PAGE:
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Type 1 Injection Site Issues
A familiar scene for anyone with type 1 diabetes: No matter how hungry, checking blood sugar comes first. Pain is a big issue. Not just with finger pricks, but with injection sites. More tips to avoid injection pain:
Brunilda Nazario, MD:
First and foremost is to make sure that your insulin is at room temperature. Secondly, if you are applying a little topical alcohol, make sure that it evaporates. Because if it’s not you are injecting alcohol into the skin, and that can be a very painful reaction. The third thing is, make sure that your muscles are relaxed when you are giving yourself the injection. That tenseness will only cause you to be a bit more heightened to that sensation of pain.
Proper injection techniques lessen pain and bruising, and patients are then more likely to rotate injection sites, a key step to reducing permanent and unsightly scarring.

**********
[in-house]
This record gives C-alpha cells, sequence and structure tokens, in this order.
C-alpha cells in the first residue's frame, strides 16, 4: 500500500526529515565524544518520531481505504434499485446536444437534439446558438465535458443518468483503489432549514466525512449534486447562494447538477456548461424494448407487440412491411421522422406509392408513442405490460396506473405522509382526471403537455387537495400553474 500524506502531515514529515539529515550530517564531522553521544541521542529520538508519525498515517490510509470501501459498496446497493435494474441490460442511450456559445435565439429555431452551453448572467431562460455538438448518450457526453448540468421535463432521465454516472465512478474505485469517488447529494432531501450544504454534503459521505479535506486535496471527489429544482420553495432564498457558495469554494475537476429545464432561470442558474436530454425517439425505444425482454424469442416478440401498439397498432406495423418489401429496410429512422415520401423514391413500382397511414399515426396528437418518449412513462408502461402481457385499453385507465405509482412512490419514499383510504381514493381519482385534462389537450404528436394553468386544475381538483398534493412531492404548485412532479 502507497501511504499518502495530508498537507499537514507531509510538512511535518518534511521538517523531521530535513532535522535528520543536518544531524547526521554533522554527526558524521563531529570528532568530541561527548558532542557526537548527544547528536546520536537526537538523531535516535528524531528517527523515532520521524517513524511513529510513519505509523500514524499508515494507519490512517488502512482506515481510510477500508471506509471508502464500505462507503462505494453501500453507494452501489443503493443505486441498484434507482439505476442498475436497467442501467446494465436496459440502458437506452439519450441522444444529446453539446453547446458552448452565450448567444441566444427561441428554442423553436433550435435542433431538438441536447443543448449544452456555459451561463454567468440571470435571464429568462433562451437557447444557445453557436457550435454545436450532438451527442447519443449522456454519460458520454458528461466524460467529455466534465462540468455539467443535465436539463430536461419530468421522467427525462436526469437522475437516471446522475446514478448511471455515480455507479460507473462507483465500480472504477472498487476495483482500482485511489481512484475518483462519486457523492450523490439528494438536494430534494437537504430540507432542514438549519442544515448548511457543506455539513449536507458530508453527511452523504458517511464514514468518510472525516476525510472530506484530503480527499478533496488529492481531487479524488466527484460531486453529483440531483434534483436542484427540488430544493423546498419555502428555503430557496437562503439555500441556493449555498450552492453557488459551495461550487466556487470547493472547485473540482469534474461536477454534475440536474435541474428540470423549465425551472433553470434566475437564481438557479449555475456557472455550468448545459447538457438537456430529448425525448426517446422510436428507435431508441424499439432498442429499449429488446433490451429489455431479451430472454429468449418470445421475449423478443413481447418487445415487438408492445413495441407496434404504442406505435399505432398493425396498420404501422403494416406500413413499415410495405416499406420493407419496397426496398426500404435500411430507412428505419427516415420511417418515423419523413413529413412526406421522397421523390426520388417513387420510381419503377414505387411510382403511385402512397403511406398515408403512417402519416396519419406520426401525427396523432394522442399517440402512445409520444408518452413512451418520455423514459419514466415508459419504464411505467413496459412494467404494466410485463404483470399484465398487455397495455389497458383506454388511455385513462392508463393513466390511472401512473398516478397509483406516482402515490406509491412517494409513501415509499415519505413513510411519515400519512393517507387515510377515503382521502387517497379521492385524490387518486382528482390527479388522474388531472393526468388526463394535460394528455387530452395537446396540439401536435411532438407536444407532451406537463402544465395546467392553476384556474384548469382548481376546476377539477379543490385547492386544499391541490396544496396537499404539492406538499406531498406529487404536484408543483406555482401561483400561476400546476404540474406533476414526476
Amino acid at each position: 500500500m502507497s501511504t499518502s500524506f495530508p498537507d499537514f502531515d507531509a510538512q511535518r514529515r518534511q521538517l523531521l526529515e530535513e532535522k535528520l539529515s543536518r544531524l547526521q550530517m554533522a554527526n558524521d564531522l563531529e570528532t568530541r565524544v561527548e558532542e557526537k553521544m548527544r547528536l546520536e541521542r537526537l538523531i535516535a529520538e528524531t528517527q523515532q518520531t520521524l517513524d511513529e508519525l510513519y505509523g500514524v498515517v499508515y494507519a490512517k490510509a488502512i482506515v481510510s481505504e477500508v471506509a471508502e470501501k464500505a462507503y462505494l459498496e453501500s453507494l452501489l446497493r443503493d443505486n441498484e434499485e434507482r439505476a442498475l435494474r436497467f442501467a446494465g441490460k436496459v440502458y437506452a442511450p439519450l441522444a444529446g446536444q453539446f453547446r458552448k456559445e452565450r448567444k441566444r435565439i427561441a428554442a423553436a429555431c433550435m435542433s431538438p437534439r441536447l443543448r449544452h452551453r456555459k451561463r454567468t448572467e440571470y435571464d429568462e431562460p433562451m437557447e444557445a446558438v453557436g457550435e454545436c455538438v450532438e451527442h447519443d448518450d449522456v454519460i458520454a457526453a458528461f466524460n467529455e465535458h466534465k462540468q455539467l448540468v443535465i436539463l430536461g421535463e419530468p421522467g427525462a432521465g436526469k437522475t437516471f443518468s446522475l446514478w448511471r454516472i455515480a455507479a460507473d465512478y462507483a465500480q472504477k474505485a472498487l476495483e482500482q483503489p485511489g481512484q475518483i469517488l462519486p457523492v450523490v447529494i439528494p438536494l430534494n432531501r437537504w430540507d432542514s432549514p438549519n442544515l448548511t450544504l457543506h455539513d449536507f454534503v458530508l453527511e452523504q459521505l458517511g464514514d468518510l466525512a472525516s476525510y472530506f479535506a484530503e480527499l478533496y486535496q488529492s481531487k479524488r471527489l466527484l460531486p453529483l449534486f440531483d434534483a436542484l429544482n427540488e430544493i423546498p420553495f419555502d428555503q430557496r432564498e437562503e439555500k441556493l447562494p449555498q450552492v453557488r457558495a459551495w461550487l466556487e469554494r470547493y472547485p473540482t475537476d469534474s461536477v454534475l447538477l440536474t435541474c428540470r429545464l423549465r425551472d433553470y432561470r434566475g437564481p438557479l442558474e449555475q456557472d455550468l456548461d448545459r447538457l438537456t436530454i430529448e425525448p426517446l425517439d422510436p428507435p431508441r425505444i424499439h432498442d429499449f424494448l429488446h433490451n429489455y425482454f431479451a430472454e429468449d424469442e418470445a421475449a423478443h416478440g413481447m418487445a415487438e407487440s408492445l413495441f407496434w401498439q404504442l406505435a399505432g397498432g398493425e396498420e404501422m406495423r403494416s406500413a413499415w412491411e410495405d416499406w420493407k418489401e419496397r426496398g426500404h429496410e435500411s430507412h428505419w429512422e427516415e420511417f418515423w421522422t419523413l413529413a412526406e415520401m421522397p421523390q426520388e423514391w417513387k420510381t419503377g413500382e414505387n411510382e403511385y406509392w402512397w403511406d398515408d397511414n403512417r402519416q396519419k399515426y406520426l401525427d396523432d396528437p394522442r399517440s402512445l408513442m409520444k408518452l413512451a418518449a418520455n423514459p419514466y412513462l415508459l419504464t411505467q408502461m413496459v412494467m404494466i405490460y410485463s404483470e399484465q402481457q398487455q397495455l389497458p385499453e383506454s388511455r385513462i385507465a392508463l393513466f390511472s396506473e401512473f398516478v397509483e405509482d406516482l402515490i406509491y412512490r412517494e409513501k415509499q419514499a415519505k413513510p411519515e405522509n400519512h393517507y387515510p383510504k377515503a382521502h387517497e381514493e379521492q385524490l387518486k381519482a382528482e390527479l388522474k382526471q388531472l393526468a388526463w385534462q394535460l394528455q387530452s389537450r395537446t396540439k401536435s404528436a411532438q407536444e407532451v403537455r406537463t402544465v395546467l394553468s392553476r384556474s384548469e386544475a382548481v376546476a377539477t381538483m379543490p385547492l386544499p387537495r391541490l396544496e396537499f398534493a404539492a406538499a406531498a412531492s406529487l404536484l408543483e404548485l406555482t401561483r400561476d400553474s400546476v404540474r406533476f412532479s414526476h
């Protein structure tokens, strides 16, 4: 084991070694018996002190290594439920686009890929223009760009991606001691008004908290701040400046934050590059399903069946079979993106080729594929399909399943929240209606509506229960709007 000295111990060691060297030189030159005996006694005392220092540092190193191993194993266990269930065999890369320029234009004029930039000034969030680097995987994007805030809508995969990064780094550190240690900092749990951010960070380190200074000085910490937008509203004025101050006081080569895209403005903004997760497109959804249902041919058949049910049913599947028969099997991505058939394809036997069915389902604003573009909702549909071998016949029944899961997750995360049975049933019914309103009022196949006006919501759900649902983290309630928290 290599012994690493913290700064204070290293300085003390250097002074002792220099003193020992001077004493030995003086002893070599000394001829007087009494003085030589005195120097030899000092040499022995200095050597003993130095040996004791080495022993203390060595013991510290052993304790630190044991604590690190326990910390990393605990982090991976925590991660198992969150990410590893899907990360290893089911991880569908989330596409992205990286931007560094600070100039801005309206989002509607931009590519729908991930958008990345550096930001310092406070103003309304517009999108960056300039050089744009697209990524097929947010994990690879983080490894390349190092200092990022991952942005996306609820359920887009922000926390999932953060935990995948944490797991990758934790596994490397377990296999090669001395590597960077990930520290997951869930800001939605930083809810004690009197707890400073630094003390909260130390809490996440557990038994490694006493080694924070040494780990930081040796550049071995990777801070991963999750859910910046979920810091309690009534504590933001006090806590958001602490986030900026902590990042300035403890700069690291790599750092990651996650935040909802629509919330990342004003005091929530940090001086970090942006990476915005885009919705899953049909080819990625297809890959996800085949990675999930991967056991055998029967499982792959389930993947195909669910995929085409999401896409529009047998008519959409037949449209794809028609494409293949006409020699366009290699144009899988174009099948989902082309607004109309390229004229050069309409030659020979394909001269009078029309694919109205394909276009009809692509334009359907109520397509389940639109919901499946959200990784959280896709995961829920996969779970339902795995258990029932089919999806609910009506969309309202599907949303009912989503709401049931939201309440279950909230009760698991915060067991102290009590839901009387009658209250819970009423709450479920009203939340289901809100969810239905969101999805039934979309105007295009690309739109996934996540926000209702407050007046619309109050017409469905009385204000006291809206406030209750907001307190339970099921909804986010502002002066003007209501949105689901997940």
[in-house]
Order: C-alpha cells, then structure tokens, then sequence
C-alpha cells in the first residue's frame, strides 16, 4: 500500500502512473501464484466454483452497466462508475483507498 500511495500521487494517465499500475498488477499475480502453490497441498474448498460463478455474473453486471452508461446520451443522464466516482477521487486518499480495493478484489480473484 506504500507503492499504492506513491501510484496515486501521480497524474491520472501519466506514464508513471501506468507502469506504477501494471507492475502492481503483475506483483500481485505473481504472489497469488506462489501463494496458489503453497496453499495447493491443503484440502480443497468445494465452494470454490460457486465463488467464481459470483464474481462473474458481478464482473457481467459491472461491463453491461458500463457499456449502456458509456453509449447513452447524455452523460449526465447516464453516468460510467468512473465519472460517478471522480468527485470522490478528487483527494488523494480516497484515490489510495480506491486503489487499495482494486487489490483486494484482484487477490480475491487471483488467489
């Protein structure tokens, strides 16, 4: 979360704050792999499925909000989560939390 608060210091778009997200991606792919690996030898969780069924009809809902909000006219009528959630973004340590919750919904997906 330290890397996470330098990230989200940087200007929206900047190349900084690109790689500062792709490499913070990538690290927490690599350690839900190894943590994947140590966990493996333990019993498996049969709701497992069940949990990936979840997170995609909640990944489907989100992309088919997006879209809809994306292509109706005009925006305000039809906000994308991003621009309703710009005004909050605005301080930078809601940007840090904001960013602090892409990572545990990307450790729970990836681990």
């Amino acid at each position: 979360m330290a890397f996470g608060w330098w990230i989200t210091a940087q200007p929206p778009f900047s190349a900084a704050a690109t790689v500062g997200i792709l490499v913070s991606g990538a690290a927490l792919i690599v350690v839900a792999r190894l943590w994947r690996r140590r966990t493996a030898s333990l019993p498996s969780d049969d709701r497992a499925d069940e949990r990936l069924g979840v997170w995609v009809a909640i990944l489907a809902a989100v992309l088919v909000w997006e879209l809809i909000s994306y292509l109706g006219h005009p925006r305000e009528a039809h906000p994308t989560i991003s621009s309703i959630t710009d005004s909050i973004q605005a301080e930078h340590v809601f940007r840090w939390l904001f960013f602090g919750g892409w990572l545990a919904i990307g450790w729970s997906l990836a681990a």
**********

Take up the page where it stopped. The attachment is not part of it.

The other thing I tell patients is when they inject themselves, you don’t want to go in, inject, change the angle, and then come out at a different angle because you’re tearing the skin. That’s gonna cause pain.
And scarring. But for some, it’s inevitable.
The pump seems to cause more scarring than the shots ever did. The needles are a little bit bigger, they are staying in there a little bit longer, you’ve got a catheter in there rather than a small little shot, so that’s where I started noticing the scarring. So it’s kind of just something you have to accept. It’s like the woman with the C-section scars, it’s just kind of that’s what -- you pick your bathing suits appropriately. ... Well, I guess we could always have a worst disease. There are plenty of them out there.